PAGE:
It just happened.
I was in law school, one daughter, one husband, a house, no mortgage, no money. Husband wanted to quit work and start business and asked my permission to which I said, um, okay, how…?, yes.
If there is one important thing I learned in married life, it is the power of believing. If I believed in D, let’s call my one husband D, he suddenly soared, flew, made miracles, painted rainbows. If I nagged him, he would flail, shrink to nothingness, felled by my ungraciousness and unbelief. In the many years of our marriage, I always resorted to lashing out. In my years of law school, I who never put food on our table all those remaining law school years, would slay D with my words – and everything that remained – our confidence, peace, sanity – would shatter.
I do not know when I turned wiser, do not know when I finally understood that if I believed in him enough, if I gave him words of encouragement, if I lent him my ear and silenced my wicked tongue, he will be a bigger man.
So with my blessings, he left his stable job, went to business, worked, did not sleep, until 1-2-3 months became 6, lost his partners (some intentionally), then lost the business.
To say that I – we – were shattered is an understatement. There was no money flowing in those six months and I was in law school (read: I was “expense”). I do not know how we survived. Perhaps, we did not.
But after the crash came a new beginning.
I just took the Bar, happy to be back at work (read: I was no longer “expense”) and I do not know when or how but I started thinking about Robert Kiyosaki and Rich Dad, Poor Dad. Mind you, I have not read the book, just some excerpts from it, did not know Kiyosaki from Adam, but I knew I wanted to be rich. So, as a good employee would, I started surfing at company expense, and surfing led me from Robert Kiyosaki’s financial coaching website to Salve Duplito’s Money Smarts (Inquirer.net). She ran an ad at that point in time, looking for guinea pigs for a financial experiment. I wrote her a quick email and got the part, the hubby in tow (it was for couples – perfect!).
The result of the first meeting with Salve’s financial planner was disastrous. If we were going by grades, he would probably have given us an F. And I do not blame him. We lived a paycheck to paycheck existence, had Php5,000 in the bank, had Php30,000 in credit card debt, one million pesos of “thank you mommy” liabilities. We had a few weapons in our arsenal too: we had no mortgage (house fully paid courtesy of early inheritance from D’s parents), I owned another house which I acquired when I was still single, and I just learned I passed the bar. He was not impressed.
In fact, in his report, the financial planner said, “While the couple’s Emergency Fund Ratio (EFR) will be over 1x by the end of 2007, the ideal ratio is 3x. The couple would need to add around Php149,000 to their annual income to meet such a ratio. To raise their savings rate to 18.1% from 6.7%, the couple would need additional annual income of Php262,000, or add 24% to their current annual income.” After this analysis, without ever explaining what the hoot it meant, or if there was any hope for us, we never saw him again.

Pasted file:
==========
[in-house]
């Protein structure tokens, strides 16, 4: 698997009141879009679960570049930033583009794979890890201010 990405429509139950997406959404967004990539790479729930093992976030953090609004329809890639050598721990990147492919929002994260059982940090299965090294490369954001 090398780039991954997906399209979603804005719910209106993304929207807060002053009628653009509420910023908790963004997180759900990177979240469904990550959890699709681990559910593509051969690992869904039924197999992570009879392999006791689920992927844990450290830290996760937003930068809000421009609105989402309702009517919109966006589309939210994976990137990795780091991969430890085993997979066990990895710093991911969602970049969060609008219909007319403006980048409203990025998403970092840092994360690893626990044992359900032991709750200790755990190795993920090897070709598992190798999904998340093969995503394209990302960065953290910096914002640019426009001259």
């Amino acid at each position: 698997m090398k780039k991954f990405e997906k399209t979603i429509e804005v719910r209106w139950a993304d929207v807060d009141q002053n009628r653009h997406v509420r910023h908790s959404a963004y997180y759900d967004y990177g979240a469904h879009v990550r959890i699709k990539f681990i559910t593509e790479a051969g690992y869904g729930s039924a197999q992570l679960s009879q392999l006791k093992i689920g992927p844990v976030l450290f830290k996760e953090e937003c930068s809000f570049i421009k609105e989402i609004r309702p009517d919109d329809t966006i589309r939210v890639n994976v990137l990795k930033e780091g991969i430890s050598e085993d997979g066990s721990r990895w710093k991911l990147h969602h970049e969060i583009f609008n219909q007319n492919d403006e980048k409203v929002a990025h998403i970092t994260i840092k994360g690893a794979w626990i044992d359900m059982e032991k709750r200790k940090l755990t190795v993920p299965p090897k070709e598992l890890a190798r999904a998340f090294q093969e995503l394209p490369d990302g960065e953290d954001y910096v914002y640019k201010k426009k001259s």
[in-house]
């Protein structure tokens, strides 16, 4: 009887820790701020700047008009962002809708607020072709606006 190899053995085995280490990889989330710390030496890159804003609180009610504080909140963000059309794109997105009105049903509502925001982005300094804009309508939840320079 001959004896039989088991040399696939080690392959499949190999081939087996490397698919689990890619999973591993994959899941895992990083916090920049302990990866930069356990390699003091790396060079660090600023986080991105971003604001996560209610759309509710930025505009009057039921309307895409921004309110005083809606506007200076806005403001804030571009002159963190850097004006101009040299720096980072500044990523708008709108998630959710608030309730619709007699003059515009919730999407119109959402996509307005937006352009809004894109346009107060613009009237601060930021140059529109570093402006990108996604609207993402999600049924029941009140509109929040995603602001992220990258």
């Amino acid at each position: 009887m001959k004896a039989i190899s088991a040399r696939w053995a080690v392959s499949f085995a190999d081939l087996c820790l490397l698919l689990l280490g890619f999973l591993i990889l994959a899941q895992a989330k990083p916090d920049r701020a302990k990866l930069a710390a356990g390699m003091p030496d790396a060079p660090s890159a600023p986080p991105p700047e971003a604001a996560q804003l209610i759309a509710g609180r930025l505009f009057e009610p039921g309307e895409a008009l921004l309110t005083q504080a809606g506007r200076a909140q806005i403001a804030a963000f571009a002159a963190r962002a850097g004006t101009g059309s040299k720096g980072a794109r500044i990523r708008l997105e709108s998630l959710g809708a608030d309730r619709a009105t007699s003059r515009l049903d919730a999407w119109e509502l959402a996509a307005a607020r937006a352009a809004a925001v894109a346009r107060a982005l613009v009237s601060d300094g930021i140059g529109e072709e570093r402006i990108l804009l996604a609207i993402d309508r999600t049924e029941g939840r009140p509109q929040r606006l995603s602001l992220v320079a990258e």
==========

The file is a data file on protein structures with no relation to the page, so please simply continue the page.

And then we met financial planner extraordinaire. Let us call him J. At our first meeting, J had the temerity to ask us about our parents and about their money habits, about our feelings about money, stuff I considered a little too personal for a first meeting. But deep within, something soared and I knew that I wanted to be asked, that I wanted to know, and I wanted to understand.
From those first hard hitting questions came a fountain of realizations. We are a product of our parents in more ways than one. We deal with money the way they dealt with money. I was a combination of my mother who is still haunted by memories of a childhood knee-deep in flood waters, sharing a bathroom with 9 other families – I call her my “poverty-guilt mindset” – and my father, the generous gambler who died a little too suddenly – I call him my “big spender mindset”. I would spend and then feel crazy-guilty. I tell you, it was not a good feeling. I am still looking at that fountain, analyzing, learning, understanding, forgiving.
Money Smarts catalogued our one year journey from zero (or negative?) to adding more than Php411,000 (income + savings needed) to our annual income. I do not blame or mock that first financial planner. He was part of the journey. But the credit goes to Salve and J – who listened, believed and stayed.
We continue to find great people and great mentors in our journey, sharers and catalysts, friends and those who uplift and those who pin down (when we get too excited about nothing). But change is within and when I look at D, I am amazed as to how we have allowed ourselves to make this journey and change our lives.
At the beginning I said it just happened. No. It did not just happen. It was a long and arduous process. A team effort. But our conscious and subconscious allowed the want to surface until it is eliminated because the inaction turned into action.
We are still works in progress. There are still avenues to be discovered, mistakes to learn from, mentors to listen to, blessings to be claimed, mindsets to be changed.
Text by Issa. Art by D. Copyright 2009.
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